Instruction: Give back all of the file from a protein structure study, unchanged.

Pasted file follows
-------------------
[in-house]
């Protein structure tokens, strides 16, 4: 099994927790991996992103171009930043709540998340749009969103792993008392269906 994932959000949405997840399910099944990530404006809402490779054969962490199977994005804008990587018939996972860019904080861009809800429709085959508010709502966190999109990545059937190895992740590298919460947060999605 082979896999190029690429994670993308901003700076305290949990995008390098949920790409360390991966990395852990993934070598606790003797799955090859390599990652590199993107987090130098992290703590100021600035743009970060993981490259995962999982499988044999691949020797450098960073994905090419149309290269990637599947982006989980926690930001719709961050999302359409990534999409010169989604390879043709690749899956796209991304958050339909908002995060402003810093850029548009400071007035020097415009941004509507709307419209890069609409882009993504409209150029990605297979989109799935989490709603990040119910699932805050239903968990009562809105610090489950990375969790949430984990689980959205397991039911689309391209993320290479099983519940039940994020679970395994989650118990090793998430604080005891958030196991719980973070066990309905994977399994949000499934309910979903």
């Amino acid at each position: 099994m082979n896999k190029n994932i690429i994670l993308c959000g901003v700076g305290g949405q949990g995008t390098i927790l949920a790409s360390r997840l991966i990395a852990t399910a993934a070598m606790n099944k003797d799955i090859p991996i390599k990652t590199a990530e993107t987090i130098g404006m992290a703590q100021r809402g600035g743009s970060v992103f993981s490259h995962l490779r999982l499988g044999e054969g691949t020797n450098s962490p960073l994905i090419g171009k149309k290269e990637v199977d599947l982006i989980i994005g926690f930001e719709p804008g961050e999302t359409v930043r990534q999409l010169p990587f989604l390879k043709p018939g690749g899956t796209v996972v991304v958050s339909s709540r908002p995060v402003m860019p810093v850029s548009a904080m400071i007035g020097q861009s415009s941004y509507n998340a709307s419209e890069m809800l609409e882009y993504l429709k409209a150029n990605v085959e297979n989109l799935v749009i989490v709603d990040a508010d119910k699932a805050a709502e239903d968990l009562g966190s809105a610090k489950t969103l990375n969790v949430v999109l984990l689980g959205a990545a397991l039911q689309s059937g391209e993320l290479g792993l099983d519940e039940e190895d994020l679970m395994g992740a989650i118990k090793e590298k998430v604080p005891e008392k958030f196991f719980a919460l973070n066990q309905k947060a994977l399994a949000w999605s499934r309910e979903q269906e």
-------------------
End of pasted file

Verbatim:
[in-house]
């Protein structure tokens, strides 16, 4: 099994927790991996992103171009930043709540998340749009969103792993008392269906 994932959000949405997840399910099944990530404006809402490779054969962490199977994005804008990587018939996972860019904080861009809800429709085959508010709502966190999109990545059937190895992740590298919460947060999605 082979896999190029690429994670993308901003700076305290949990995008390098949920790409360390991966990395852990993934070598606790003797799955090859390599990652590199993107987090130098992290703590100021600035743009970060993981490259995962999982499988044999691949020797450098960073994905090419149309290269990637599947982006989980926690930001719709961050999302359409990534999409010169989604390879043709690749899956796209991304958050339909908002995060402003810093850029548009400071007035020097415009941004509507709307419209890069609409882009993504409209150029990605297979989109799935989490709603990040119910699932805050239903968990009562809105610090489950990375969790949430984990689980959205397991039911689309391209993320290479099983519940039940994020679970395994989650118990090793998430604080005891958030196991719980973070066990309905994977399994949000499934309910979903």
């Amino acid at each position: 099994m082979n896999k190029n994932i690429i994670l993308c959000g901003v700076g305290g949405q949990g995008t390098i927790l949920a790409s360390r997840l991966i990395a852990t399910a993934a070598m606790n099944k003797d799955i090859p991996i390599k990652t590199a990530e993107t987090i130098g404006m992290a703590q100021r809402g600035g743009s970060v992103f993981s490259h995962l490779r999982l499988g044999e054969g691949t020797n450098s962490p960073l994905i090419g171009k149309k290269e990637v199977d599947l982006i989980i994005g926690f930001e719709p804008g961050e999302t359409v930043r990534q999409l010169p990587f989604l390879k043709p018939g690749g899956t796209v996972v991304v958050s339909s709540r908002p995060v402003m860019p810093v850029s548009a904080m400071i007035g020097q861009s415009s941004y509507n998340a709307s419209e890069m809800l609409e882009y993504l429709k409209a150029n990605v085959e297979n989109l799935v749009i989490v709603d990040a508010d119910k699932a805050a709502e239903d968990l009562g966190s809105a610090k489950t969103l990375n969790v949430v999109l984990l689980g959205a990545a397991l039911q689309s059937g391209e993320l290479g792993l099983d519940e039940e190895d994020l679970m395994g992740a989650i118990k090793e590298k998430v604080p005891e008392k958030f196991f719980a919460l973070n066990q309905k947060a994977l399994a949000w999605s499934r309910e979903q269906e």